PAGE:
If the style of the Pink Panther series corresponds with that of Bond, it stands to reason that as Bond became a parody of itself, Pink Panther would become a parody of Bond. In The Pink Panther Strikes Again, the biggest-budgeted film of Edwards's career up to that point, Dreyfus apparently escapes from Hopital Psychiatrique to exact revenge on Clouseau and, effectively, the world for blithely ignoring The Clouseau Problem. Holed up in a German castle, he commissions a Blofeldian Doomsday device seemingly capable of vaporizing public monuments (I'm stunned and relieved that nobody thought to suppress the film post-9/11), but it's not until he tests it out on the UN (a common scapegoat of Vietnam-age satire--remember the demolecularization of UN ambassadors in Batman?) that the President sends the world's top assassins after Clouseau, who's busy terrorizing the bourgeoisie as usual.
MGM's omission of The Return of the Pink Panther, the film that fell between A Shot in the Dark and The Pink Panther Strikes Again (it's tied up in a rights dispute with the former Artisan Entertainment), from their new DVD set positions The Pink Panther Strikes Again as a straight sequel to A Shot in the Dark. On these terms it works quite well--Dreyfus was already insane by the end of Shot, anyway, rendering his transition to raving lunatic in Return superfluous. Moreover, the twelve-year gap separating the two films is only three in story terms. Yet there's unmistakably an evolutionary step missing, for Sellers looks suddenly embalmed and the tone is a step further removed from reality.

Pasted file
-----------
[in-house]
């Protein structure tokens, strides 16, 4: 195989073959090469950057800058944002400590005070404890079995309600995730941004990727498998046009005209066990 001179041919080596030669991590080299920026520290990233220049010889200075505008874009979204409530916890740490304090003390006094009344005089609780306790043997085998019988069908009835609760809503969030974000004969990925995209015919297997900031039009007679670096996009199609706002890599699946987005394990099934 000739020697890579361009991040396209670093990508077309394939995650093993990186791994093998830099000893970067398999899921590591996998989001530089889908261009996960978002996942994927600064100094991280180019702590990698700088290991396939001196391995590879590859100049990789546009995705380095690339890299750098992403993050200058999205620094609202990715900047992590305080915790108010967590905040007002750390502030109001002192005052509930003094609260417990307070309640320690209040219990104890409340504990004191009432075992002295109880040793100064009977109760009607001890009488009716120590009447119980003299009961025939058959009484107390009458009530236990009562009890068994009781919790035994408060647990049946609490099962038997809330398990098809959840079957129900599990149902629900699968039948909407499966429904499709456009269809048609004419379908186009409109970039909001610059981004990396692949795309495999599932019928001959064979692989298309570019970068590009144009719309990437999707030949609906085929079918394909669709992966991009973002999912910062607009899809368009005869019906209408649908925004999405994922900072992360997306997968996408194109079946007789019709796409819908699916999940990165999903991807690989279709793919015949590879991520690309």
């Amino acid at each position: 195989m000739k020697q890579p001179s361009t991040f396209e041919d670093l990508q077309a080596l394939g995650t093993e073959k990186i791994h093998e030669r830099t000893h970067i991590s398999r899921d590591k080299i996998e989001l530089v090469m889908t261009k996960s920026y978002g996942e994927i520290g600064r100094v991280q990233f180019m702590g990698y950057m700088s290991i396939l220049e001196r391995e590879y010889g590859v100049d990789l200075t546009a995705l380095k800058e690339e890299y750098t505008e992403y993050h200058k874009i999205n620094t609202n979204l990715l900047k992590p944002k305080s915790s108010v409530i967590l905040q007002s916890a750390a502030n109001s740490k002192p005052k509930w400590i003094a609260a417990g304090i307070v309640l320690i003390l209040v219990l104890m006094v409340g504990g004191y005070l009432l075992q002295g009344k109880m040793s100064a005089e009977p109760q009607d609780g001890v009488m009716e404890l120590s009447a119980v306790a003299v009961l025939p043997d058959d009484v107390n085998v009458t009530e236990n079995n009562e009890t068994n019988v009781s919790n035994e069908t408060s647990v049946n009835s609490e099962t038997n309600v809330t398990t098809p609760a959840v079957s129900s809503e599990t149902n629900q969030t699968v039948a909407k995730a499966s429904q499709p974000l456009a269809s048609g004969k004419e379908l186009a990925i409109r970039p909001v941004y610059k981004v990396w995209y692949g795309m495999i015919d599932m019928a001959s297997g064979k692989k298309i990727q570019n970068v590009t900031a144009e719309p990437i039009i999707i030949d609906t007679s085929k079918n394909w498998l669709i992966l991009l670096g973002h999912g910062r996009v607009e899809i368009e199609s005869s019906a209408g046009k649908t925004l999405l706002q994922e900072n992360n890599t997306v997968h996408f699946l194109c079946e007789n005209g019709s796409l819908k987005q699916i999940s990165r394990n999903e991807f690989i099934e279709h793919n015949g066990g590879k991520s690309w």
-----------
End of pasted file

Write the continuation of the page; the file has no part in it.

Infectiously enthusiastic, the film in fact offers such a potent approximation of cartoon physics and ethics that when the animated Clouseau and his cel-based foe The Pink Panther resurface for the closing titles, it has almost the opposite effect of the disappointing return to live-action at the tail of the opening credits, themselves a pure expression of movie love--Clouseau watches as Pink insinuates himself into Hollywood lore by usurping screen idols like Gene Kelly and Julie Andrews (a.k.a. Mrs. Blake Edwards)--that places this franchise in its proper, vacuous context: Pink Panther movies are about being Pink Panther movies and embroidering new iconography onto the silver screen. To that end, the picture's hysterically over-the-top skirmishes featuring the rechristened Cato suggest something far more influential than is generally acknowledged--the Jackie Chan program in its primordial state, if you will.